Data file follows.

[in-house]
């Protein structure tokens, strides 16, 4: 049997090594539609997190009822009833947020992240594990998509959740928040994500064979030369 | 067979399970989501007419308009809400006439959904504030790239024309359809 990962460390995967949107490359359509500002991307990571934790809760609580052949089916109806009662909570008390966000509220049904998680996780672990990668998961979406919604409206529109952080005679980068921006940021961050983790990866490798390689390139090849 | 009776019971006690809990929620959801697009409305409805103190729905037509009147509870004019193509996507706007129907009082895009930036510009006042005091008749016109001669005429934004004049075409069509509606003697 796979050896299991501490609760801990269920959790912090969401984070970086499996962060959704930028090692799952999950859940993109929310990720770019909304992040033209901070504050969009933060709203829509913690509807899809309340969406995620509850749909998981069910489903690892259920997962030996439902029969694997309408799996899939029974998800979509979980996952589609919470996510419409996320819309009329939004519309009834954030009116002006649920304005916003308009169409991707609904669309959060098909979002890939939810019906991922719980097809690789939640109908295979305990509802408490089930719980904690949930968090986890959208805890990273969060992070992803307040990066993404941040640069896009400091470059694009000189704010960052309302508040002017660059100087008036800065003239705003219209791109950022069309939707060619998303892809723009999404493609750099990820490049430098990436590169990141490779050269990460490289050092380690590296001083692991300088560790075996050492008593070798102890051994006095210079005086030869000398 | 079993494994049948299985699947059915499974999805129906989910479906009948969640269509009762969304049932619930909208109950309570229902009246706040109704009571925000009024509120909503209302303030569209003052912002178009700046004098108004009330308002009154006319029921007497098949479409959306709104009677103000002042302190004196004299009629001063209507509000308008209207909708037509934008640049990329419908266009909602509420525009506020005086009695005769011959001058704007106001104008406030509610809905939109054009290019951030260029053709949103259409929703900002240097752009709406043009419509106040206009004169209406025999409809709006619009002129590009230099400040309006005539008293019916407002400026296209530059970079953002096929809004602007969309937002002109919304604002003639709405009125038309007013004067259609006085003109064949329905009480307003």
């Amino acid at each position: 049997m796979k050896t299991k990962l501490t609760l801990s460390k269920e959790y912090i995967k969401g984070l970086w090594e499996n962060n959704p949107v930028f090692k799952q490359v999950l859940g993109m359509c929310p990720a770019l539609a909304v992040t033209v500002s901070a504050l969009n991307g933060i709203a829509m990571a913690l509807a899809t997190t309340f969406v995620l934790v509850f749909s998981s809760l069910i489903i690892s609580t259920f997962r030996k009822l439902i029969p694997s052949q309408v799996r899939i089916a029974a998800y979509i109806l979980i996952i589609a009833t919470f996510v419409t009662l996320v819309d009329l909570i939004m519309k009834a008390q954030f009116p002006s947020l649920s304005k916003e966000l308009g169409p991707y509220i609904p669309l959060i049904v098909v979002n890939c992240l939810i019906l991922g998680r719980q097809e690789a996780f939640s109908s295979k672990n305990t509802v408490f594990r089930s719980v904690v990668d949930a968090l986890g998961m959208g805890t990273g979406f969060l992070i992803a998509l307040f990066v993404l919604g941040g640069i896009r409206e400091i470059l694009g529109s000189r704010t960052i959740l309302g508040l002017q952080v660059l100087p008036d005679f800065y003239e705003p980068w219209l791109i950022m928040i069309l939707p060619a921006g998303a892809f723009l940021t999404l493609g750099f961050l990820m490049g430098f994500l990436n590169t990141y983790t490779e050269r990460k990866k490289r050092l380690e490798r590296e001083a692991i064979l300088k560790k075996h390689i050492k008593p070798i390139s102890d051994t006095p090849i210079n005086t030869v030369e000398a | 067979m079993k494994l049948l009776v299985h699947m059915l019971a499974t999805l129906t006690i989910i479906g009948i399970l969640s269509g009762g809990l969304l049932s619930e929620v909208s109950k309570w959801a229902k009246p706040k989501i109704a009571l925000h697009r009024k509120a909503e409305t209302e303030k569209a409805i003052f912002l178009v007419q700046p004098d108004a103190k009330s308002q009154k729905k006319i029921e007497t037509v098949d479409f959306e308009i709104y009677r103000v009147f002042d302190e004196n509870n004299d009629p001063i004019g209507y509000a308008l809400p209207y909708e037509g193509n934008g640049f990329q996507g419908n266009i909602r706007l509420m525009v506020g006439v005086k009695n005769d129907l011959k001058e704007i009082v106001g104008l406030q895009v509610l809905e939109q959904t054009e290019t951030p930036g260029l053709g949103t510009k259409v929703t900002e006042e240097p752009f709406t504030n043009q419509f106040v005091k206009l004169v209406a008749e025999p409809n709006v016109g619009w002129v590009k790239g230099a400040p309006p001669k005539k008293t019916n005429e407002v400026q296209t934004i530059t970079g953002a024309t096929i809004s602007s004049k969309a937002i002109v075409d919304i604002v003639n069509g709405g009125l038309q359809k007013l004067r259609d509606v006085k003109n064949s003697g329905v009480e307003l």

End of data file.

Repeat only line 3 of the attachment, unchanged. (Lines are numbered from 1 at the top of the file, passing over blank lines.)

């Amino acid at each position: 049997m796979k050896t299991k990962l501490t609760l801990s460390k269920e959790y912090i995967k969401g984070l970086w090594e499996n962060n959704p949107v930028f090692k799952q490359v999950l859940g993109m359509c929310p990720a770019l539609a909304v992040t033209v500002s901070a504050l969009n991307g933060i709203a829509m990571a913690l509807a899809t997190t309340f969406v995620l934790v509850f749909s998981s809760l069910i489903i690892s609580t259920f997962r030996k009822l439902i029969p694997s052949q309408v799996r899939i089916a029974a998800y979509i109806l979980i996952i589609a009833t919470f996510v419409t009662l996320v819309d009329l909570i939004m519309k009834a008390q954030f009116p002006s947020l649920s304005k916003e966000l308009g169409p991707y509220i609904p669309l959060i049904v098909v979002n890939c992240l939810i019906l991922g998680r719980q097809e690789a996780f939640s109908s295979k672990n305990t509802v408490f594990r089930s719980v904690v990668d949930a968090l986890g998961m959208g805890t990273g979406f969060l992070i992803a998509l307040f990066v993404l919604g941040g640069i896009r409206e400091i470059l694009g529109s000189r704010t960052i959740l309302g508040l002017q952080v660059l100087p008036d005679f800065y003239e705003p980068w219209l791109i950022m928040i069309l939707p060619a921006g998303a892809f723009l940021t999404l493609g750099f961050l990820m490049g430098f994500l990436n590169t990141y983790t490779e050269r990460k990866k490289r050092l380690e490798r590296e001083a692991i064979l300088k560790k075996h390689i050492k008593p070798i390139s102890d051994t006095p090849i210079n005086t030869v030369e000398a | 067979m079993k494994l049948l009776v299985h699947m059915l019971a499974t999805l129906t006690i989910i479906g009948i399970l969640s269509g009762g809990l969304l049932s619930e929620v909208s109950k309570w959801a229902k009246p706040k989501i109704a009571l925000h697009r009024k509120a909503e409305t209302e303030k569209a409805i003052f912002l178009v007419q700046p004098d108004a103190k009330s308002q009154k729905k006319i029921e007497t037509v098949d479409f959306e308009i709104y009677r103000v009147f002042d302190e004196n509870n004299d009629p001063i004019g209507y509000a308008l809400p209207y909708e037509g193509n934008g640049f990329q996507g419908n266009i909602r706007l509420m525009v506020g006439v005086k009695n005769d129907l011959k001058e704007i009082v106001g104008l406030q895009v509610l809905e939109q959904t054009e290019t951030p930036g260029l053709g949103t510009k259409v929703t900002e006042e240097p752009f709406t504030n043009q419509f106040v005091k206009l004169v209406a008749e025999p409809n709006v016109g619009w002129v590009k790239g230099a400040p309006p001669k005539k008293t019916n005429e407002v400026q296209t934004i530059t970079g953002a024309t096929i809004s602007s004049k969309a937002i002109v075409d919304i604002v003639n069509g709405g009125l038309q359809k007013l004067r259609d509606v006085k003109n064949s003697g329905v009480e307003l």